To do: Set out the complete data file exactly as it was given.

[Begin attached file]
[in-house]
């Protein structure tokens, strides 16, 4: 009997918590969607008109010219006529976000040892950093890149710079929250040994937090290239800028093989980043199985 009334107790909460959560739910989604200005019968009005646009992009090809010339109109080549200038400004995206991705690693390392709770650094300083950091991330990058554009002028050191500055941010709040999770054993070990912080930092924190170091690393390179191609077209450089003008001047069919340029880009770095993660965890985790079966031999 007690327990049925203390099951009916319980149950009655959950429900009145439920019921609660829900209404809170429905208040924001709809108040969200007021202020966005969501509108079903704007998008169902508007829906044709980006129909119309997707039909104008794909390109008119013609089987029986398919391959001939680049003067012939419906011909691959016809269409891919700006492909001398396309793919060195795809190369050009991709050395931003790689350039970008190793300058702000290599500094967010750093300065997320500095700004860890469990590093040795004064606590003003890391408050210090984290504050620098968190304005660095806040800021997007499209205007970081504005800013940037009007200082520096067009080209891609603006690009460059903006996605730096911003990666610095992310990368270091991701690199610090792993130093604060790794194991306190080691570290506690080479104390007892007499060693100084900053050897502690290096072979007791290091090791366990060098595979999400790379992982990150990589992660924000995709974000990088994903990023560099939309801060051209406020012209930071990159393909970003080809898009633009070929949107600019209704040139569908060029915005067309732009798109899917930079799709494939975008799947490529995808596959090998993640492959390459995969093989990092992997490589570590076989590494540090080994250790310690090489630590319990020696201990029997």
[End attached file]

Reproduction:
[in-house]
């Protein structure tokens, strides 16, 4: 009997918590969607008109010219006529976000040892950093890149710079929250040994937090290239800028093989980043199985 009334107790909460959560739910989604200005019968009005646009992009090809010339109109080549200038400004995206991705690693390392709770650094300083950091991330990058554009002028050191500055941010709040999770054993070990912080930092924190170091690393390179191609077209450089003008001047069919340029880009770095993660965890985790079966031999 007690327990049925203390099951009916319980149950009655959950429900009145439920019921609660829900209404809170429905208040924001709809108040969200007021202020966005969501509108079903704007998008169902508007829906044709980006129909119309997707039909104008794909390109008119013609089987029986398919391959001939680049003067012939419906011909691959016809269409891919700006492909001398396309793919060195795809190369050009991709050395931003790689350039970008190793300058702000290599500094967010750093300065997320500095700004860890469990590093040795004064606590003003890391408050210090984290504050620098968190304005660095806040800021997007499209205007970081504005800013940037009007200082520096067009080209891609603006690009460059903006996605730096911003990666610095992310990368270091991701690199610090792993130093604060790794194991306190080691570290506690080479104390007892007499060693100084900053050897502690290096072979007791290091090791366990060098595979999400790379992982990150990589992660924000995709974000990088994903990023560099939309801060051209406020012209930071990159393909970003080809898009633009070929949107600019209704040139569908060029915005067309732009798109899917930079799709494939975008799947490529995808596959090998993640492959390459995969093989990092992997490589570590076989590494540090080994250790310690090489630590319990020696201990029997």